Supplies taken include Hot Pockets, Gatorade, instant noodles, and paper towels.
"I had an Italian mother, I cannot recall one time being sent back to college without a cold meat ball sandwich," Tony F. Troy, one of McDonnell's lawyers and a former Attorney General, said Monday.
Troy told CBS 6 political reporter Joe St. George that legal counsel told McDonnell he did not need to reimburse the state but he did so anyway.
In a memo accompanying the checks, McDonnell said he thought his kids actions were "generally permissible since the state guidelines contain no prohibition."
McDonnell's finances have been under intense scrutiny in the wake of a federal investigation into his relationship with Star Scientific CEO Jonnie Williams.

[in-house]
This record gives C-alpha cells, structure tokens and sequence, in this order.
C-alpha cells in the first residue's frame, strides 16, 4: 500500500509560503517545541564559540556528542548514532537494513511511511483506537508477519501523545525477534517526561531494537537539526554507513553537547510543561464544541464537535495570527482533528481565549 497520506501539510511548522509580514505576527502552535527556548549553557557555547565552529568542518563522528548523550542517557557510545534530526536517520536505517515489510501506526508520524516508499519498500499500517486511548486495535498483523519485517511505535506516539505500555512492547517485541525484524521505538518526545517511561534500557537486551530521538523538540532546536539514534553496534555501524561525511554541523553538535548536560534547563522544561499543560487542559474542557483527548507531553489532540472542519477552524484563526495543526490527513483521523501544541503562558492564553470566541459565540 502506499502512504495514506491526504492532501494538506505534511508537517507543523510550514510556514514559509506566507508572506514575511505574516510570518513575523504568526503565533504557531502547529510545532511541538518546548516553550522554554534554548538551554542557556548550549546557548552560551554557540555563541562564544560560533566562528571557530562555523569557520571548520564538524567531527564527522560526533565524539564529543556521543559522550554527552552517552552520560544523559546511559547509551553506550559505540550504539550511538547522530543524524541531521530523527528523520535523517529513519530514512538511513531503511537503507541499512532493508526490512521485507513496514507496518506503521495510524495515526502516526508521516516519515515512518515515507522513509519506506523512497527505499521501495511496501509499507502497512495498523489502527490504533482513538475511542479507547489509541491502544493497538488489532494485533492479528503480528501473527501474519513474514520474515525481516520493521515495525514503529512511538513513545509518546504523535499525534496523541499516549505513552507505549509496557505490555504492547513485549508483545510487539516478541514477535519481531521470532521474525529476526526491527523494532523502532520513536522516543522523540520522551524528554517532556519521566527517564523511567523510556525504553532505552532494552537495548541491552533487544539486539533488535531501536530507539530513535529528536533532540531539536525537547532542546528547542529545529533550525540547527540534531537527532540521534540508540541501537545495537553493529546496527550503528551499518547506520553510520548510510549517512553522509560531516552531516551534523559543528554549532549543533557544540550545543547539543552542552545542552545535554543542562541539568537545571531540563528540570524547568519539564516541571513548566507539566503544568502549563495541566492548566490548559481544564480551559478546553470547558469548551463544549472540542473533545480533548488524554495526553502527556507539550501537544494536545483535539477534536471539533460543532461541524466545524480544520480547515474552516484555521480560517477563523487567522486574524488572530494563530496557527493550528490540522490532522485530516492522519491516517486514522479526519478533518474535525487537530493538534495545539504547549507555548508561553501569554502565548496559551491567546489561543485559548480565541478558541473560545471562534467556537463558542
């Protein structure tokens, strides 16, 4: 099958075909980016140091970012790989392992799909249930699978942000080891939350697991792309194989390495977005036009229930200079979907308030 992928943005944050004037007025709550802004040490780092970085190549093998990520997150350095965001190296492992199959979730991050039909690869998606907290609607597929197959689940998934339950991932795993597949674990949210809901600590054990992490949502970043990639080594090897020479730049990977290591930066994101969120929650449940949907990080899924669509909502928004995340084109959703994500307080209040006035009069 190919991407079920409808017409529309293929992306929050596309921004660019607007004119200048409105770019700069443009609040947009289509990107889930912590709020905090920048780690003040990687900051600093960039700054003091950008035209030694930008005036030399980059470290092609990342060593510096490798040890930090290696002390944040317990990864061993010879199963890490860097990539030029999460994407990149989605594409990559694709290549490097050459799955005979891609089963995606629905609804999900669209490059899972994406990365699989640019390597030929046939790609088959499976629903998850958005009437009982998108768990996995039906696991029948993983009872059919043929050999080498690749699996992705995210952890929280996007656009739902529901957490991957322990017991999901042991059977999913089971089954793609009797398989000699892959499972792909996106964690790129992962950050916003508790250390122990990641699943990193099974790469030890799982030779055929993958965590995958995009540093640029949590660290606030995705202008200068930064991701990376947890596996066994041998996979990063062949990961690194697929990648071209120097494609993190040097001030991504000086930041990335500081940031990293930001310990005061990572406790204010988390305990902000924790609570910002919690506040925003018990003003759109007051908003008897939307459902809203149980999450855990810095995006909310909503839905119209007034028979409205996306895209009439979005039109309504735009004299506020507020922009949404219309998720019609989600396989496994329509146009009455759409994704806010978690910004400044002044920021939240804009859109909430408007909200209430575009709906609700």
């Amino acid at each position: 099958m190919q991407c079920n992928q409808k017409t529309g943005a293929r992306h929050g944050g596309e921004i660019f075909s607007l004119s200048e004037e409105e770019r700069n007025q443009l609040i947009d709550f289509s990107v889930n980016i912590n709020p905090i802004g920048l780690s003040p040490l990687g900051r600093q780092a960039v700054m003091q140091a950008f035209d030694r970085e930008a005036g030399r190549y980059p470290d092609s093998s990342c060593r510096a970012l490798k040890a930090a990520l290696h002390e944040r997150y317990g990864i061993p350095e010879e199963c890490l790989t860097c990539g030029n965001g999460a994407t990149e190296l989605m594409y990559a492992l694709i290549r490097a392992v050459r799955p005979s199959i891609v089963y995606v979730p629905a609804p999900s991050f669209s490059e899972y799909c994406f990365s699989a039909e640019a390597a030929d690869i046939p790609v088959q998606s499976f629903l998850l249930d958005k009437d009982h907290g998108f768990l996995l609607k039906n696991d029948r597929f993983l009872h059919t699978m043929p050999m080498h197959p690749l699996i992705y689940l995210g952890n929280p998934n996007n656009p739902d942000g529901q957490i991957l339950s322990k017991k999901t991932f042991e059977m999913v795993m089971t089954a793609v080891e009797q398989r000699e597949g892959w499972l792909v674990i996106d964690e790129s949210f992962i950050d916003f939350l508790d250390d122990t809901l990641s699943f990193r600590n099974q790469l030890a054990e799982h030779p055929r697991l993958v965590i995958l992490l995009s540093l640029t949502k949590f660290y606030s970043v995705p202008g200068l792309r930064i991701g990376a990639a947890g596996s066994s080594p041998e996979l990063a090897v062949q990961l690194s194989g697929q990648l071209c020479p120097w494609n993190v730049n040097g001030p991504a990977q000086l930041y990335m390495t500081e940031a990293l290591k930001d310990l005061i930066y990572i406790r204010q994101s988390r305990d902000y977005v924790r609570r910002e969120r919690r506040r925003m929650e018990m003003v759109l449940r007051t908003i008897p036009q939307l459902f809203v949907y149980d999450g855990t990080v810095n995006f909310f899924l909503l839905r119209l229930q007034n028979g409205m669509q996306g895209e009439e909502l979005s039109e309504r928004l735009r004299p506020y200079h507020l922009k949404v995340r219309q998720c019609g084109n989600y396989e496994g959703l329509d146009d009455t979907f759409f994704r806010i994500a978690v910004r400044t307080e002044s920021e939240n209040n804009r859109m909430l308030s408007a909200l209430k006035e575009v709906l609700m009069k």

But could McDonnell's admission impact the trial involving the Executive Mansion's former chef?
Todd Schneider is the former executive chef who has been accused of four counts of embezzlement.
Prosecutors claim Schneider took supplies out of the mansion for personal use. Attorney Todd Stone says the McDonnell admission could help the defense prove their was a culture of people taking items at the mansion in exchange for something else.
"The defense has a better argument that his client is more entitled to these items than his children since he was working for the state," Stone said. .
Schneider is awaiting a ruling by Judge Margaret Spencer regarding whether the charges should be dropped.
A written ruling is expected by the end of the week.
If Spencer does not dismiss the case, Schneider's trial is scheduled for October.